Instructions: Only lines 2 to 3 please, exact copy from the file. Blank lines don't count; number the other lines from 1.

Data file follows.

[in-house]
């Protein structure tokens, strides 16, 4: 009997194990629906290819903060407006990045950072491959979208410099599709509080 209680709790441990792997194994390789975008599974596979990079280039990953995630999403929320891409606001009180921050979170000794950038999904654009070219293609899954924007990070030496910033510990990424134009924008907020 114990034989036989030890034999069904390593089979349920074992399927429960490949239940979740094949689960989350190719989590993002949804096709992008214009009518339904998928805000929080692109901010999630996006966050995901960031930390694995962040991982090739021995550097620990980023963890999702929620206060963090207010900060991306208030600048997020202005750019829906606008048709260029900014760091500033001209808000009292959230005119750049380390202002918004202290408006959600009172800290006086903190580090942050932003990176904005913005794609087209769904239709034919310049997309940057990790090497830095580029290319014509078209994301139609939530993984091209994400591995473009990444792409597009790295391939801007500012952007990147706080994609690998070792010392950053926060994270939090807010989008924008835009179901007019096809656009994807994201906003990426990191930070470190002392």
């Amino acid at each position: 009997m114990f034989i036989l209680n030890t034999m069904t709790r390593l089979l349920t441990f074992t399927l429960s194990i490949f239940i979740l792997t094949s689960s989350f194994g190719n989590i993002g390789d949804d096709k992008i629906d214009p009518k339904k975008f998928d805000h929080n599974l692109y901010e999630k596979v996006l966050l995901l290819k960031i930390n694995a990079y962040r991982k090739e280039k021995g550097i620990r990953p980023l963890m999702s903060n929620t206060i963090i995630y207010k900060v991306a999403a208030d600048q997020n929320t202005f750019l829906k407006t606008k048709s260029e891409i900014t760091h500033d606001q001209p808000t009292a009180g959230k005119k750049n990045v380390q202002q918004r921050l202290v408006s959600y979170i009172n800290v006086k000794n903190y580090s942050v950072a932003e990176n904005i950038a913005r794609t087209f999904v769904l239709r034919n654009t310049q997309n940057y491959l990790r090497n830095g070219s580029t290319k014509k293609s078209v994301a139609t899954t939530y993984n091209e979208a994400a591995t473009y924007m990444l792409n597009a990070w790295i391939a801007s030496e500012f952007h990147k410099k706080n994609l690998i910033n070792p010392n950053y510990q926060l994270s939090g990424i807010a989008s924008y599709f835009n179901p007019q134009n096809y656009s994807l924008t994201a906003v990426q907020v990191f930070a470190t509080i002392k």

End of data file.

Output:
């Protein structure tokens, strides 16, 4: 009997194990629906290819903060407006990045950072491959979208410099599709509080 209680709790441990792997194994390789975008599974596979990079280039990953995630999403929320891409606001009180921050979170000794950038999904654009070219293609899954924007990070030496910033510990990424134009924008907020 114990034989036989030890034999069904390593089979349920074992399927429960490949239940979740094949689960989350190719989590993002949804096709992008214009009518339904998928805000929080692109901010999630996006966050995901960031930390694995962040991982090739021995550097620990980023963890999702929620206060963090207010900060991306208030600048997020202005750019829906606008048709260029900014760091500033001209808000009292959230005119750049380390202002918004202290408006959600009172800290006086903190580090942050932003990176904005913005794609087209769904239709034919310049997309940057990790090497830095580029290319014509078209994301139609939530993984091209994400591995473009990444792409597009790295391939801007500012952007990147706080994609690998070792010392950053926060994270939090807010989008924008835009179901007019096809656009994807994201906003990426990191930070470190002392």
């Amino acid at each position: 009997m114990f034989i036989l209680n030890t034999m069904t709790r390593l089979l349920t441990f074992t399927l429960s194990i490949f239940i979740l792997t094949s689960s989350f194994g190719n989590i993002g390789d949804d096709k992008i629906d214009p009518k339904k975008f998928d805000h929080n599974l692109y901010e999630k596979v996006l966050l995901l290819k960031i930390n694995a990079y962040r991982k090739e280039k021995g550097i620990r990953p980023l963890m999702s903060n929620t206060i963090i995630y207010k900060v991306a999403a208030d600048q997020n929320t202005f750019l829906k407006t606008k048709s260029e891409i900014t760091h500033d606001q001209p808000t009292a009180g959230k005119k750049n990045v380390q202002q918004r921050l202290v408006s959600y979170i009172n800290v006086k000794n903190y580090s942050v950072a932003e990176n904005i950038a913005r794609t087209f999904v769904l239709r034919n654009t310049q997309n940057y491959l990790r090497n830095g070219s580029t290319k014509k293609s078209v994301a139609t899954t939530y993984n091209e979208a994400a591995t473009y924007m990444l792409n597009a990070w790295i391939a801007s030496e500012f952007h990147k410099k706080n994609l690998i910033n070792p010392n950053y510990q926060l994270s939090g990424i807010a989008s924008y599709f835009n179901p007019q134009n096809y656009s994807l924008t994201a906003v990426q907020v990191f930070a470190t509080i002392k």